09/02/2020, 11.44
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Khyber Pakhtunkhwa, another Christian arrested for blasphemy. The 42nd in a month

by Shafique Khokhar

David Masih is accused of ripping pages from the Quran and throwing them down a drain. The crime of blasphemy is punished with life imprisonment and in some cases with the death sentence. The story of Asia Bibi. At least 80 people, of different faiths, are detained on this charge.

Nowshera (AsiaNews) - On 30 August a Pakistani Christian was arrested on charges of blasphemy in Nowshera (Khyber Pakhtunkhwa). It is the 42nd case of its kind recorded in August in the country, a real record according to the Naya Daur (New Era) website.

David Masih's arrest occurred three days after a video - which went viral – was posted on social media showing pages of the Koran being thrown down a drain. Reported to the police by some Muslim inhabitants of his neighbourhood, he allegedly confessed to having torn the pages "to practice witchcraft".

The Pakistani Penal Code states that "anyone who intentionally defiles, damages or desecrates a copy of the Holy Quran or an extract from it, or uses it in a derogatory manner or for any illegal purpose, will be punished with life imprisonment". In the case of defamation of the Prophet Muhammad (section 295-C), the death sentence is foreseen.

Since 1987, when Pakistan added sections 295-B and 295-C to the blasphemy law, the number of arrests for this crime has increased. According to the National Commission for Justice and Peace of the Pakistani Bishops' Conference, between 1987 and 2018, 776 Muslims, 505 Ahmadis, 229 Christians and 30 Hindus were accused of blasphemy. A striking case is that of Asia Bibi, a Christian sentenced to death for "insulting the Prophet Mohammed", who remained in prison for nine years before being acquitted of all charges in January 2019.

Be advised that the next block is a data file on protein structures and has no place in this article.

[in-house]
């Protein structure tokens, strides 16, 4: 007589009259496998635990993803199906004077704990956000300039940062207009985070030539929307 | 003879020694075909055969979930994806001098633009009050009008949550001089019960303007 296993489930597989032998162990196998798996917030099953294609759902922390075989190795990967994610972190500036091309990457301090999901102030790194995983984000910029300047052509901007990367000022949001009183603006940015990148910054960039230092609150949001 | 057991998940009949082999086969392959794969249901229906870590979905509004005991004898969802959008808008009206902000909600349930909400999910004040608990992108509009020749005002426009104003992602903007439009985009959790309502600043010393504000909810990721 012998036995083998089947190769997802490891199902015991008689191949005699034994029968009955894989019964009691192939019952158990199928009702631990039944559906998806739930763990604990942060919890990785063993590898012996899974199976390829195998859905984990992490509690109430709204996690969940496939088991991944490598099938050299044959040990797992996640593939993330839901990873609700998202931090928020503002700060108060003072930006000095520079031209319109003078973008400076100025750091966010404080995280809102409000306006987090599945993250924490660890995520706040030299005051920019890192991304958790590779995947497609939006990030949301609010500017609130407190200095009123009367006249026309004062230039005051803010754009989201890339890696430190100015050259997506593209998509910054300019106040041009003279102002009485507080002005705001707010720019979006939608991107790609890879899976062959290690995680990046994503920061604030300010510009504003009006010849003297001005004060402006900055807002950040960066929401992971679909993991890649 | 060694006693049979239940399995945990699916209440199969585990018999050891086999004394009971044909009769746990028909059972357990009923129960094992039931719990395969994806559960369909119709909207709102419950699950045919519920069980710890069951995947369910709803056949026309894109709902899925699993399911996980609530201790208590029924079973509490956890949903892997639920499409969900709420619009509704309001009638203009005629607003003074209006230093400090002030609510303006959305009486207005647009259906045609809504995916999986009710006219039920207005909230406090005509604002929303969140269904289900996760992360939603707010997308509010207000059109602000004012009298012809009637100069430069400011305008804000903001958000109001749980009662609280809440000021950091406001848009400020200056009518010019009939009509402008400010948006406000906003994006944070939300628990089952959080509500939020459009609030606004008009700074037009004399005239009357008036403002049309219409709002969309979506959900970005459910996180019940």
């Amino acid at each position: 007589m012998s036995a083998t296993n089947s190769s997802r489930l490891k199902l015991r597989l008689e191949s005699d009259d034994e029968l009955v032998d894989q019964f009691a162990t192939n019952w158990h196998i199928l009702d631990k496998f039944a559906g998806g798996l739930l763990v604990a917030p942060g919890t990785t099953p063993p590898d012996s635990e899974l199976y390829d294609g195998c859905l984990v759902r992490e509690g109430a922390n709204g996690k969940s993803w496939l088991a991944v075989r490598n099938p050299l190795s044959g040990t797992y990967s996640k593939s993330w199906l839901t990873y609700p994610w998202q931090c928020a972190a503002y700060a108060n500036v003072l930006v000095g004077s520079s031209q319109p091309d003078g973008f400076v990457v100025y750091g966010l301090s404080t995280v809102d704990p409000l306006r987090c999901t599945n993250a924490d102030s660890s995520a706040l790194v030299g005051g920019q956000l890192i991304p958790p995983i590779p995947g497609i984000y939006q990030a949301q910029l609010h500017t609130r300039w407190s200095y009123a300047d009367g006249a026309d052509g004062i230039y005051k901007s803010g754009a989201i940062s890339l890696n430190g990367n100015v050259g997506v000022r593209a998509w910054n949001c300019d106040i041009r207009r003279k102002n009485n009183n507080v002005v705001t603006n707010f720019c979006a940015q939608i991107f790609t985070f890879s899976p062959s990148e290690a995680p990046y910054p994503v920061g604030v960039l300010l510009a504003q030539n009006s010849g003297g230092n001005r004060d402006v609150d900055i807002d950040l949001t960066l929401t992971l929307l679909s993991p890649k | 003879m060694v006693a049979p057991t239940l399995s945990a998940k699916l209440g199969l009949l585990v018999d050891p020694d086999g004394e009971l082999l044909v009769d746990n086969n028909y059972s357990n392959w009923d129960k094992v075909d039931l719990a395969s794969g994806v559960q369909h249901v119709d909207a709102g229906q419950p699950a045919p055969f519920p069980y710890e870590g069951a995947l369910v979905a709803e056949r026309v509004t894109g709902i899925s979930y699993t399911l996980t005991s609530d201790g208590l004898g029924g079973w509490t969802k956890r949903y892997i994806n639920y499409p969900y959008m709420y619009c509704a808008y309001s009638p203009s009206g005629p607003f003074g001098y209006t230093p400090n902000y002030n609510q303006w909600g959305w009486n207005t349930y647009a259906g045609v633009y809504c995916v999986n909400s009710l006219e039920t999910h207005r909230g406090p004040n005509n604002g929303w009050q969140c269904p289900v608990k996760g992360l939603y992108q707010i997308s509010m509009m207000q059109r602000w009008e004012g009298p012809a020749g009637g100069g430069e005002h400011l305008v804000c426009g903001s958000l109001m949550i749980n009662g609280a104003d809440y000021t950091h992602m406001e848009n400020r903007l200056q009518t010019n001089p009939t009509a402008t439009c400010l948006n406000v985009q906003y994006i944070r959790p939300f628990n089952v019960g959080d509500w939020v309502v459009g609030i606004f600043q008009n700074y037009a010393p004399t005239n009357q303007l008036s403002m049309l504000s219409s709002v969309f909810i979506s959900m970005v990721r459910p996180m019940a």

Shabir Shafqat, head of the Christian National Party says blasphemy remains a highly sensitive issue: accusations of this kind can lead to mass lynchings, violent protests and cases of summary justice. In the case of David Masih, he argues that officials must examine the psychological condition of the accused and organize security so that no incidents occur.

Last June, the Christian National Party staged a protest outside the Karachi Press Club for the release of 24 prisoners accused of blasphemy, held in Punjab prisons. According to Naya Daur, 80 people of different faiths are in Pakistani prisons under this charge: 50% are sentenced to death or life in prison; the rest are awaiting a final verdict from the judges.

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